QR codes are those strange square barcodes that you now see on everything from billboards to business cards. If you have a smartphone, you can scan them and be taken to a website or some other information about a product or service. These clever codes can hold a lot more data than the familiar UPC barcode you see on the back of a cereal box, but they weren’t the first to take this approach to storing lots of machine-readable information on a printed page.
The first book I wrote was about the original HP LaserJet. In the book, I listed some simple BASIC programs that demonstrated some of the features of the new LaserJet PCL (Printer Control Language) that made the Epson Escape code commands look like child’s play. It was not uncommon for a PCL command to be 10 or 15 characters long, compared with the two or three used by the standard Epson codes.
I was then faced with the question of how the reader was going to get these programs into his or her computer to try them out on a LaserJet. Today, it would be a simple task to just put them up on a website and let them download the files. That was not a practical option at the time, however, and the amount of code was so small that it wasn’t worth the cost of including a floppy disk with the book.
[Credit: Alfred Poor]
So I turned to a new product, the Cauzin Softstrip System. This included a scanner that consumers could get to read data from a printed page. It was created in response to the program code that was printed in many popular computer magazines of the day, such as “Creative Computing.” Subscribers would spend hours typing in these program listings, and then spend more hours troubleshooting and trying to find out where they had made transcription errors.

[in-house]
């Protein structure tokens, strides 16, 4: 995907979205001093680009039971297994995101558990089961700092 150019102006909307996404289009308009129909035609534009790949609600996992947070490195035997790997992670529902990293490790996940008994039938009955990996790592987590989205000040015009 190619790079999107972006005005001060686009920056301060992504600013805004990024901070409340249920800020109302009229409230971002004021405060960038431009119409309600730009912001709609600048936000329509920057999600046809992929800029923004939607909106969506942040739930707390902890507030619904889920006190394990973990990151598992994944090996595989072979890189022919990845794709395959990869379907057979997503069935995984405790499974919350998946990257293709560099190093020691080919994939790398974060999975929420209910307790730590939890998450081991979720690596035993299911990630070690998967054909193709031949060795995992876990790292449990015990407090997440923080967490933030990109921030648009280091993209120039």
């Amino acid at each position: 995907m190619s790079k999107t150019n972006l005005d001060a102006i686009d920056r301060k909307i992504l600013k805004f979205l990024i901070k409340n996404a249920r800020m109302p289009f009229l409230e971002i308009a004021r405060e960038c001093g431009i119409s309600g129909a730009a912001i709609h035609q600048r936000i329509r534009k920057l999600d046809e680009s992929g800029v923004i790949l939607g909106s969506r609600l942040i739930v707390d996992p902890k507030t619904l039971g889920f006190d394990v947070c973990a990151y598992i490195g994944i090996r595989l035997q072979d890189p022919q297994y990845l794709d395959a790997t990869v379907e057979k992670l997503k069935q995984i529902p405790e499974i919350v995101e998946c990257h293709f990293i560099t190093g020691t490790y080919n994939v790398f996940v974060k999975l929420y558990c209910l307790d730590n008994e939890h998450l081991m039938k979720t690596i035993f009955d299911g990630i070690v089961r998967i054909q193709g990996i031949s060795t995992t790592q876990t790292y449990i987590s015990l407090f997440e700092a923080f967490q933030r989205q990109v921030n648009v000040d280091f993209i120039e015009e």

Cauzin was founded by Jack Goldman, who earlier led in the creation of Xerox PARC as its Head of Research. Cauzin’s system could store up to 5,500 characters (yes, a whopping 5.5K of data) in a nine-inch strip. And if your program was longer than that, you could print additional strips next to the first one, and they could be read in sequence and automatically concatenated.
In addition to the higher data density than traditional barcodes, the system also included many levels of redundancy. You could draw lines across the strips with a marker and they still would read correctly. And it was even possible to “copy-protect” a printed page of Cauzin strips. Just draw across them with a red felt-tip marker and the scanner could still read them. If you tried to photocopy the page, however, the red highlights would be copied as black and would obliterate the data.
Best of all, you could get a utility that would let you print your own strips on – you guessed it – a LaserJet printer. So I thought it was a brilliant idea to use the Softstrips in my book to make it easier to enter the programs into your computer.
Of course, the Internet soon made it simple to transfer big programs in minutes so the Cauzin system never had a chance to catch on. It was easier to just print a link in a magazine article than to print pages and pages of the strips.
The Cauzin Softstrip system was just the first in a long list of products that I picked to be big winners that then were never heard from again. Technology has many ways of keeping me humble, especially when it comes to making predictions. (However, the Cauzin technology does live on; many conference name badges use a similar system to encode your contact information for scanning.)